The MPPC characteristics greatly vary depending on the operating voltage and ambient temperature. In general, raising the operating voltage increases the electric field inside the MPPC and so improves the gain, photon detection efficiency, and time resolution. On the other hand, this also increases unwanted components such as dark count, afterpulses, and crosstalk which lower the S/N. The operating voltage must be carefully set in order to obtain the desired characteristics.
The MPPC can be used by various methods according to the application. Here we introduce a typical method for observing light pulses. Using a wide-band amplifier and oscilloscope makes this measurement easy. Figure shows one example of a connection to a wide-band amplifier. The 1 kΩ resistor and 0.1 μF capacitor on the power supply portion serve as a low-pass filter that eliminates high-frequency noise of the power supply. The 1 kΩ resistor is also a protective resistor against excessive current.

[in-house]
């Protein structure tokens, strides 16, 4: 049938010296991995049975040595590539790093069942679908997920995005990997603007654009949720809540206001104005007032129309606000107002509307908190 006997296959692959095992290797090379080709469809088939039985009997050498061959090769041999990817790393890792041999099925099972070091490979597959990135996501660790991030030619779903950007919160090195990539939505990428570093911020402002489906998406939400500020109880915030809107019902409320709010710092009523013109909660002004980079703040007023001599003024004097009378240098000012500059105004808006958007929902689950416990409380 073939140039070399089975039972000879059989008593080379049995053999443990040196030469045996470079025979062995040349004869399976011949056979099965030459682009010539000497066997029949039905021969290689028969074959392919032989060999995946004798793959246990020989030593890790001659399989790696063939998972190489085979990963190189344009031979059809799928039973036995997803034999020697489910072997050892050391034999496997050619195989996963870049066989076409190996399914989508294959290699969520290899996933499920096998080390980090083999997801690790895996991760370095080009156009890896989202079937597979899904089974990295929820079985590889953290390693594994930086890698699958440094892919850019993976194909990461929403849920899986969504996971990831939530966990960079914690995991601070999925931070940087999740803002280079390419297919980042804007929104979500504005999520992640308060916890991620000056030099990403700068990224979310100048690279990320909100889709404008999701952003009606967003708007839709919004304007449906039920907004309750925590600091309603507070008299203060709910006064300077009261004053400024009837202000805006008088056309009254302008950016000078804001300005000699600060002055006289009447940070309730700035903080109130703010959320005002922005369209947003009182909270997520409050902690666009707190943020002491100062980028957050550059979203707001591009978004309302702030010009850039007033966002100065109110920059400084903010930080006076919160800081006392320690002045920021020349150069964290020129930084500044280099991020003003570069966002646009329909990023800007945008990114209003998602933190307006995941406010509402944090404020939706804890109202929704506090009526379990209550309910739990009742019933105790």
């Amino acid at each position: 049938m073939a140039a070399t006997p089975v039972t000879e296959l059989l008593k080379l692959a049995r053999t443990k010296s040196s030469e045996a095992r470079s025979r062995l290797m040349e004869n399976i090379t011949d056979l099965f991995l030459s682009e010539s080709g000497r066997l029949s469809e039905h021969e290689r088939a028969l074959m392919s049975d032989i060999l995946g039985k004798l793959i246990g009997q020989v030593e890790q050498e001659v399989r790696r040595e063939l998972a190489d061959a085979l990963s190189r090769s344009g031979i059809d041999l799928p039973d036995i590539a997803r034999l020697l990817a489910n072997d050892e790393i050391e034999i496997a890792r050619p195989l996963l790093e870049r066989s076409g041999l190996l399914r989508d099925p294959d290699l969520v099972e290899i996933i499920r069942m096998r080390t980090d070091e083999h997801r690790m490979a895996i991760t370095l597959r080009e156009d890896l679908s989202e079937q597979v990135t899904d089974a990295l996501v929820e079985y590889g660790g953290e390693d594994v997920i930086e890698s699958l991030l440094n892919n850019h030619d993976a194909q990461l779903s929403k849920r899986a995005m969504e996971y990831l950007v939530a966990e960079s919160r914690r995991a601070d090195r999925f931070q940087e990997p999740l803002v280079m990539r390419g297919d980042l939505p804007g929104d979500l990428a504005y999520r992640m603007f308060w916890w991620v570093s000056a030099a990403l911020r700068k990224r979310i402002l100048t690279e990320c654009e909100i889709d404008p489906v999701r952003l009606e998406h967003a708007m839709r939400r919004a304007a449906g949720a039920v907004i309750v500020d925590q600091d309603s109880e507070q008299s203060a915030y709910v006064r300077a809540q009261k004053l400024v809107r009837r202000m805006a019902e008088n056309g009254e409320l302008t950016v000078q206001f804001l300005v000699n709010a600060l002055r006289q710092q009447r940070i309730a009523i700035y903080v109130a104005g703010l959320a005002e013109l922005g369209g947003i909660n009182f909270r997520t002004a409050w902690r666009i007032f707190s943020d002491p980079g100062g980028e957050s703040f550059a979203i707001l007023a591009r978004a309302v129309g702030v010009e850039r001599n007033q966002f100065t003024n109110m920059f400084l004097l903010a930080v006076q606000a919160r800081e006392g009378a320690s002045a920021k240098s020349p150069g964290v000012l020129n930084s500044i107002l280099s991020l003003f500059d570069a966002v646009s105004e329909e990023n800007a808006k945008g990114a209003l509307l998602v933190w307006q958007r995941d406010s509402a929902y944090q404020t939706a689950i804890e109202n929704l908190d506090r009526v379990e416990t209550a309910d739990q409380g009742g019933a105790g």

The MPPC itself is a low-light-level detector, however, in cases where a large amount of light enters the MPPC, for example, when it is coupled to a scintillator to detect radiation, a large current flows into the MPPC. This may cause a significant voltage drop across the protective resistor, so the protective resistor value must be carefully selected according to the application. The amplifier should be connected as close to the MPPC as possible.
|Gain||1||102||to 106||to 107|
|Operation voltage||5 V||100 to 500 V||30 to 60 V||800 to 1000 V|
|Multi channel with
|Ambient light immunity||Yes||Yes||Yes||No|
|Compact ＆ Weight||Yes||Yes||Yes||No|
It looks like you're in the . If this is not your location, please select the correct region or country below.
You're headed to Hamamatsu Photonics website for US (English). If you want to view an other country's site, the optimized information will be provided by selecting options below.
For modern websites to work according to visitor’s expectations, they need to collect certain basic information about visitors. To do this, a site will create small text files which are placed on visitor’s devices (computer or mobile) - these files are known as cookies when you access a website. Cookies are used in order to make websites function and work efficiently. Cookies are uniquely assigned to each visitor and can only be read by a web server in the domain that issued the cookie to the visitor. Cookies cannot be used to run programs or deliver viruses to a visitor’s device.